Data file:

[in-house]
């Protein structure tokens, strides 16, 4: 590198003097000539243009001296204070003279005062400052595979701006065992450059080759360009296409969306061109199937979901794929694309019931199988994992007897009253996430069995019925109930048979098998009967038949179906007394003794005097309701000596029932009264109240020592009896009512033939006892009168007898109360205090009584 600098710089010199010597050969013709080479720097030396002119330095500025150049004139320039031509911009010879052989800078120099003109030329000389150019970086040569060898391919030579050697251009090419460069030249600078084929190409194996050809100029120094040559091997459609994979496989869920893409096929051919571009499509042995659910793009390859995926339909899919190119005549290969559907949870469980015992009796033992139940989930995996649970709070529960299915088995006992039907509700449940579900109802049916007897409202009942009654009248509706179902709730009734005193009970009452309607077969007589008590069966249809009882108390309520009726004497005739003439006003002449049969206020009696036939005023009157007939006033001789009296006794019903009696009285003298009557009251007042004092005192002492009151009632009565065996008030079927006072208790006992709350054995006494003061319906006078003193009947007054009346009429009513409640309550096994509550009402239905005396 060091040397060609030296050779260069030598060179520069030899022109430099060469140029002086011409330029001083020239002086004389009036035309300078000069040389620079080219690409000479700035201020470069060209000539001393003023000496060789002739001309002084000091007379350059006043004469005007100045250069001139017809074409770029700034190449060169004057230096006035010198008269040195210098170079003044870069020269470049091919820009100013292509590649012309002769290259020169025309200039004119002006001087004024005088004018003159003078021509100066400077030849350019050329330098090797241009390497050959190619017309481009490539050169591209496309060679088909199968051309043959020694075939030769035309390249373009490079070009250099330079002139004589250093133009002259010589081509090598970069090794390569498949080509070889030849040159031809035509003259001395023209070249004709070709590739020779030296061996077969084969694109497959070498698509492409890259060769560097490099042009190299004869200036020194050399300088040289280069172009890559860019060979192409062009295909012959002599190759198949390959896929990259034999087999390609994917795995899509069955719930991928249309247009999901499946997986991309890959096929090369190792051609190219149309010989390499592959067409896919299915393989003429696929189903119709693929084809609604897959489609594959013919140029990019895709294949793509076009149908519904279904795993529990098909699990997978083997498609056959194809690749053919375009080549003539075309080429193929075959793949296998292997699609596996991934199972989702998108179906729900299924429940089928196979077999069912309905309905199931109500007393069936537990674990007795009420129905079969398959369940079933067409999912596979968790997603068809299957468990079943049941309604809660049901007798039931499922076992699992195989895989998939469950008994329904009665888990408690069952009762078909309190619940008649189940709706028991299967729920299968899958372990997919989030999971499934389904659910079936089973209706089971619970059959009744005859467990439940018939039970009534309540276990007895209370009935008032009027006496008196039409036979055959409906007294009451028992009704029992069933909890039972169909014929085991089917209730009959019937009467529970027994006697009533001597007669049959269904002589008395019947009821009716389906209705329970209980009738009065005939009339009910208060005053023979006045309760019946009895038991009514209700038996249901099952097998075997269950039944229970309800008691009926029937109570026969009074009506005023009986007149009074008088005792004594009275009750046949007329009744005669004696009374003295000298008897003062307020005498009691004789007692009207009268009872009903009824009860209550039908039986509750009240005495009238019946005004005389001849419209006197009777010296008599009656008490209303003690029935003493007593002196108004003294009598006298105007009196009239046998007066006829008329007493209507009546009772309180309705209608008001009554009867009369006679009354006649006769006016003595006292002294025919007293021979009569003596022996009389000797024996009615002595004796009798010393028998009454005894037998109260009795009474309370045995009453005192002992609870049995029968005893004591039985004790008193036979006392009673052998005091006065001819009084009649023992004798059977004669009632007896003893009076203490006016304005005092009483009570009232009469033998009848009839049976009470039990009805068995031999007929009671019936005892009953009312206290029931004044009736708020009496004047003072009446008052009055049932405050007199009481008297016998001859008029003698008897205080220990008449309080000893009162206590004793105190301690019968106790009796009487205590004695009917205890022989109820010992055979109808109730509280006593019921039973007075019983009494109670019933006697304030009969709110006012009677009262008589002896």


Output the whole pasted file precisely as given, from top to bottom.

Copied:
[in-house]
């Protein structure tokens, strides 16, 4: 590198003097000539243009001296204070003279005062400052595979701006065992450059080759360009296409969306061109199937979901794929694309019931199988994992007897009253996430069995019925109930048979098998009967038949179906007394003794005097309701000596029932009264109240020592009896009512033939006892009168007898109360205090009584 600098710089010199010597050969013709080479720097030396002119330095500025150049004139320039031509911009010879052989800078120099003109030329000389150019970086040569060898391919030579050697251009090419460069030249600078084929190409194996050809100029120094040559091997459609994979496989869920893409096929051919571009499509042995659910793009390859995926339909899919190119005549290969559907949870469980015992009796033992139940989930995996649970709070529960299915088995006992039907509700449940579900109802049916007897409202009942009654009248509706179902709730009734005193009970009452309607077969007589008590069966249809009882108390309520009726004497005739003439006003002449049969206020009696036939005023009157007939006033001789009296006794019903009696009285003298009557009251007042004092005192002492009151009632009565065996008030079927006072208790006992709350054995006494003061319906006078003193009947007054009346009429009513409640309550096994509550009402239905005396 060091040397060609030296050779260069030598060179520069030899022109430099060469140029002086011409330029001083020239002086004389009036035309300078000069040389620079080219690409000479700035201020470069060209000539001393003023000496060789002739001309002084000091007379350059006043004469005007100045250069001139017809074409770029700034190449060169004057230096006035010198008269040195210098170079003044870069020269470049091919820009100013292509590649012309002769290259020169025309200039004119002006001087004024005088004018003159003078021509100066400077030849350019050329330098090797241009390497050959190619017309481009490539050169591209496309060679088909199968051309043959020694075939030769035309390249373009490079070009250099330079002139004589250093133009002259010589081509090598970069090794390569498949080509070889030849040159031809035509003259001395023209070249004709070709590739020779030296061996077969084969694109497959070498698509492409890259060769560097490099042009190299004869200036020194050399300088040289280069172009890559860019060979192409062009295909012959002599190759198949390959896929990259034999087999390609994917795995899509069955719930991928249309247009999901499946997986991309890959096929090369190792051609190219149309010989390499592959067409896919299915393989003429696929189903119709693929084809609604897959489609594959013919140029990019895709294949793509076009149908519904279904795993529990098909699990997978083997498609056959194809690749053919375009080549003539075309080429193929075959793949296998292997699609596996991934199972989702998108179906729900299924429940089928196979077999069912309905309905199931109500007393069936537990674990007795009420129905079969398959369940079933067409999912596979968790997603068809299957468990079943049941309604809660049901007798039931499922076992699992195989895989998939469950008994329904009665888990408690069952009762078909309190619940008649189940709706028991299967729920299968899958372990997919989030999971499934389904659910079936089973209706089971619970059959009744005859467990439940018939039970009534309540276990007895209370009935008032009027006496008196039409036979055959409906007294009451028992009704029992069933909890039972169909014929085991089917209730009959019937009467529970027994006697009533001597007669049959269904002589008395019947009821009716389906209705329970209980009738009065005939009339009910208060005053023979006045309760019946009895038991009514209700038996249901099952097998075997269950039944229970309800008691009926029937109570026969009074009506005023009986007149009074008088005792004594009275009750046949007329009744005669004696009374003295000298008897003062307020005498009691004789007692009207009268009872009903009824009860209550039908039986509750009240005495009238019946005004005389001849419209006197009777010296008599009656008490209303003690029935003493007593002196108004003294009598006298105007009196009239046998007066006829008329007493209507009546009772309180309705209608008001009554009867009369006679009354006649006769006016003595006292002294025919007293021979009569003596022996009389000797024996009615002595004796009798010393028998009454005894037998109260009795009474309370045995009453005192002992609870049995029968005893004591039985004790008193036979006392009673052998005091006065001819009084009649023992004798059977004669009632007896003893009076203490006016304005005092009483009570009232009469033998009848009839049976009470039990009805068995031999007929009671019936005892009953009312206290029931004044009736708020009496004047003072009446008052009055049932405050007199009481008297016998001859008029003698008897205080220990008449309080000893009162206590004793105190301690019968106790009796009487205590004695009917205890022989109820010992055979109808109730509280006593019921039973007075019983009494109670019933006697304030009969709110006012009677009262008589002896």